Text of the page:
Review Summary: It becomes pretty apparent that this isn't The Decemberists we know and love. No, this is much better.The Decemberists
are an odd band, to say the least. In the indie world, they have achieved a lofty level of recognition, mostly due to their tendencies towards unique and eccentric songs. Instantly recognizable, their subdued and passive instrumentation develops behind intricate tales of sea adventures and lost love. Personally, I’ve always been more inclined to use their previous releases Picaresque
and The Crane Wife
as background music. Not boring and not very engaging, I’ve always considered The Decemberists to fit perfectly as what I call “secondary music”- background music for another task that’s a little more absorbing. Then comes The Hazards of Love
. The Decemberists' ambition got the best of them, and they undertook a concept album; while at the same time perfecting their lovable, disharmonious, awkward trademark sound.
The Hazards of Love
was inspired by an English folk artist, Anne Briggs, and her EP of the same name. A full 17 tracks outline the intricacies of a story chock-full with love, loss, royalty, and downfall, in an almost Shakespearean drama. The concept is complete with characters, William (Colin Meloy, Decemberists), Margaret (Becky Stark, Lavender Diamond), and many more.
The plot is full of twists and quirks. Colin/William spends the first four tracks delineating the nature of his dilemma. While “The Hazards of Love I” can get repetitive and tiresome, it’s necessary for setting up the plot. “A Bower Scene” follows, complete with power chords. Two tracks in, it becomes apparent that this isn’t your regular Decemberists album. No, this is much better. Though, this is only the beginning. William’s love, Margaret, is introduced to the listener in this passionate, powerful song. With “Won’t Want For Love (Margaret In The Taiga),” we get a glimpse of one of The Decemberists best new innovations- the addition of a female vocalist. Stark and Meloy’s back-and-forth vocals work perfectly to improve and expand on the mood of the song. The Hazards of Love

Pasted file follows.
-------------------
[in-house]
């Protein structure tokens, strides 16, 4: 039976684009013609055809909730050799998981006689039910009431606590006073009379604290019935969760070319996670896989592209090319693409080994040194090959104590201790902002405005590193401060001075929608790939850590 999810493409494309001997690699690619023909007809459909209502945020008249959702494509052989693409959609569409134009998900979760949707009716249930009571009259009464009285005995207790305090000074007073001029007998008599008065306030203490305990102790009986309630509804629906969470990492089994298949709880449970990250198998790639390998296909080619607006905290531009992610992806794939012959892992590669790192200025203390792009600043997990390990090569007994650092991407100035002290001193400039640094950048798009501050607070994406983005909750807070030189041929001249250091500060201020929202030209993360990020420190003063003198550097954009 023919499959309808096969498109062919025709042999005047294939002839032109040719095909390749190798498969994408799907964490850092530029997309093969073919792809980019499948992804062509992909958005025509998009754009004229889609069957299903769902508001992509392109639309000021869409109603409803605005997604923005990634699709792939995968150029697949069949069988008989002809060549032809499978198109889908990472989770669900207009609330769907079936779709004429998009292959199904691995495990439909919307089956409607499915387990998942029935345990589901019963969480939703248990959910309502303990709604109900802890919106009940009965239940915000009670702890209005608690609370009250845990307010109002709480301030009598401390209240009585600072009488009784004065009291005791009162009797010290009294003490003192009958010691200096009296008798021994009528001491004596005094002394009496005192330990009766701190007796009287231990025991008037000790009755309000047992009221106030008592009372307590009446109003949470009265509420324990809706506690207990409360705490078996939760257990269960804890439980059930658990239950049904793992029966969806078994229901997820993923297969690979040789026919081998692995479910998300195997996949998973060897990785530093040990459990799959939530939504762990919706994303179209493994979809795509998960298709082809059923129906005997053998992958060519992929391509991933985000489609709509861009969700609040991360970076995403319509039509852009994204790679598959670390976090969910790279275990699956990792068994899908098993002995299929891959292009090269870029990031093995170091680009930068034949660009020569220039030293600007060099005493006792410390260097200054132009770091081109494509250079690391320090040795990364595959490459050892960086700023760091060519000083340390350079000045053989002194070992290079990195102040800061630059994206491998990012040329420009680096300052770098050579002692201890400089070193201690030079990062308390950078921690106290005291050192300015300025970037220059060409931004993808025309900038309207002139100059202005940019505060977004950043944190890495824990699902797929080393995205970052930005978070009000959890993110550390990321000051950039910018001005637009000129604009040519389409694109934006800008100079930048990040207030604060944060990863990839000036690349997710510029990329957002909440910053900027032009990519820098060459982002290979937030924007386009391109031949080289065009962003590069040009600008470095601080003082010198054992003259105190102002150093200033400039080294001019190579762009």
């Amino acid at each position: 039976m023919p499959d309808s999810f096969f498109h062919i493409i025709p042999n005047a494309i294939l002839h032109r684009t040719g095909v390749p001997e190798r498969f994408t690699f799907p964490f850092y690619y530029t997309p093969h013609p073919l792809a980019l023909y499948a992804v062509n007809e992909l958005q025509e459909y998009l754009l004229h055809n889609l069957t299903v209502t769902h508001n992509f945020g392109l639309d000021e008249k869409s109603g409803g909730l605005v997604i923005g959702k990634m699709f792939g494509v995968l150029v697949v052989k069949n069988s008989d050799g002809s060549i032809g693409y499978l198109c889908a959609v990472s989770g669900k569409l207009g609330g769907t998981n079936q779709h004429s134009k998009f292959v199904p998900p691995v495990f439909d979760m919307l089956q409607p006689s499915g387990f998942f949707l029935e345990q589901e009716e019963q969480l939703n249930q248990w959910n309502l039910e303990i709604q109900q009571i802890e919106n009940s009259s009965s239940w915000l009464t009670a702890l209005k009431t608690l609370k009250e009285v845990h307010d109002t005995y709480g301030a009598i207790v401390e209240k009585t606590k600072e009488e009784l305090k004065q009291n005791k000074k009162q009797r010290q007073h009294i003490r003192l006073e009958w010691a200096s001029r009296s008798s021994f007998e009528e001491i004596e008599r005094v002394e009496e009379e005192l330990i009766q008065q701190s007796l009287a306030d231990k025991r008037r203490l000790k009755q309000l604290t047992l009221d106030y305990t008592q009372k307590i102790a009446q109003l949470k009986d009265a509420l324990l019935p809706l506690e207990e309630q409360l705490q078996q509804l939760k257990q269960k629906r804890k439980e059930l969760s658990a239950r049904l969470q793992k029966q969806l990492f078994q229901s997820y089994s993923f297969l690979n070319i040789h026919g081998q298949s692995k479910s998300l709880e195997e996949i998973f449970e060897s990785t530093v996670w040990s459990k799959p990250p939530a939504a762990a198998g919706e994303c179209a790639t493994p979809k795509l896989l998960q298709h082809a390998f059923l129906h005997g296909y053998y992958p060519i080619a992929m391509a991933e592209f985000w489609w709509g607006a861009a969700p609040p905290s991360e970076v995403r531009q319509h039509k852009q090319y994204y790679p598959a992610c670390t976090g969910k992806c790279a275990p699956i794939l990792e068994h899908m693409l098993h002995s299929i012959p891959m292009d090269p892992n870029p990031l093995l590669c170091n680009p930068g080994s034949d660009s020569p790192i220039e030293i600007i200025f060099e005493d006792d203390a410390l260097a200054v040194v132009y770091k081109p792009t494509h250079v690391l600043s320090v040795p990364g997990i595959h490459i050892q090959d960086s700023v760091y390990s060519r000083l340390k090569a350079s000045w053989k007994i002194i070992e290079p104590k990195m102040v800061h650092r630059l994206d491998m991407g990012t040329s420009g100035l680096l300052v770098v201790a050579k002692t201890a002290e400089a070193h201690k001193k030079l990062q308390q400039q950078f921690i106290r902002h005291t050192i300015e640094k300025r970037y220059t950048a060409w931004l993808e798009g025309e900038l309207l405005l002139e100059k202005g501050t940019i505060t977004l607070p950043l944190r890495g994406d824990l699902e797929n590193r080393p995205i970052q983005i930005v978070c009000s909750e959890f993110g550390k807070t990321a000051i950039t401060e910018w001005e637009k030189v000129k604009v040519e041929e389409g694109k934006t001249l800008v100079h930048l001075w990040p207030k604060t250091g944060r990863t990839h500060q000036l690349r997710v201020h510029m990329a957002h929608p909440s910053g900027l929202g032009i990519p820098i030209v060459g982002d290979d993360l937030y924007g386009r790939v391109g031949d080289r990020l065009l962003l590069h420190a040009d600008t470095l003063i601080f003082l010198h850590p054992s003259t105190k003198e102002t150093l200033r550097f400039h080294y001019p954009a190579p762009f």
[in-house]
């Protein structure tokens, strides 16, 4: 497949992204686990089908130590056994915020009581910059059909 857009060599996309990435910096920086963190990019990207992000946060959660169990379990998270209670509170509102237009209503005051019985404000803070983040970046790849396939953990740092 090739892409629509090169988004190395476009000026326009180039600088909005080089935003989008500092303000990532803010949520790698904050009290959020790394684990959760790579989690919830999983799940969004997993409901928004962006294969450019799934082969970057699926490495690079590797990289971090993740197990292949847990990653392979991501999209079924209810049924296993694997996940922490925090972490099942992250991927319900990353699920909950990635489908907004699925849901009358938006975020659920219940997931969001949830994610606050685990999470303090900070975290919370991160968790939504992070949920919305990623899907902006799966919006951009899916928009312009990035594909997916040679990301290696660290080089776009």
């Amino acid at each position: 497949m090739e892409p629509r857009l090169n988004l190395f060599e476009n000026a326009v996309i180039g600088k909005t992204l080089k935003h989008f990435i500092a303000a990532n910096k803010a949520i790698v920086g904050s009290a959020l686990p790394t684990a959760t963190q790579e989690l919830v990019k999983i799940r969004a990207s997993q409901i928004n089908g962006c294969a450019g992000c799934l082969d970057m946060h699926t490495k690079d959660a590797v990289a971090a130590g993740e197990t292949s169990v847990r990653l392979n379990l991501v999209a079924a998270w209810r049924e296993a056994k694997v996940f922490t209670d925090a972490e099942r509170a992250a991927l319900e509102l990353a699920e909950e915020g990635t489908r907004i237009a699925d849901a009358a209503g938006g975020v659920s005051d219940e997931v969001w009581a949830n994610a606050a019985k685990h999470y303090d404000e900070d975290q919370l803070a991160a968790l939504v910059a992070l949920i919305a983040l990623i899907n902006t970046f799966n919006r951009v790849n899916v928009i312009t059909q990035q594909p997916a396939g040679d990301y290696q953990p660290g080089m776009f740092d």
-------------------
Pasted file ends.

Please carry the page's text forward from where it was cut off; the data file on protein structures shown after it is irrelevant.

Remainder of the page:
flows very well through the next few tracks.
Now, we arrive at The Hazards of Love
main attractions, “The Rake Song” and “The Wanting Comes In Waves/Repaid,” separated by the Interlude. While this album has its share of highlights, they are eclipsed by this pair of gems. “The Wanting…” starts out like The Decemberists we know and love, then one of my favorite guitar riffs I’ve heard this year comes seemingly out of nowhere. Over this, Shara Worden, of My Brightest Diamond
, passionately cries out “Consider it your debt repaid.” Because it’s half as long as it’s 6:27 long predecessor, “The Rake Song” is more single material. Raucous and loud (by The Decemberists standards, at least), this song has major replay value.
The major attractiveness of The Hazards of Love
is revealed in the second half of the CD. While not all the songs are as meticulously crafted as “The Wanting…” or as explosive as “The Rake Song,” each song has its own personality, its own identity. This is most likely due to the storytelling and the album concept. Though, it’s also in the concept that lays the album’s greatest weakness. I get the sense that some songs, such as “Margaret in Captivity” and “The Hazards of Love III” are in place simply for the storyline. The intricate story becomes a chore at times, and the songs a necessary evil.
That being said, the fairytale feels complete by the closing note on “The Hazards of Love IV.” William and Margaret have each other, and drown romantically in the arms of their lover. Though not quite as dramatic, I’m left with a similar sense of contentment. The Decemberists have reached their full potential with this eccentric, elaborate, and passionate “folk opera.” Like drowning on a sinking ship alongside your true love and not being able to ask for anything more, The Hazards of Love
leaves you feeling fulfilled and satisfied.
The Wanting Comes In Waves/Repaid
The Rake's Song
The Wanting Comes In Waves/Reprise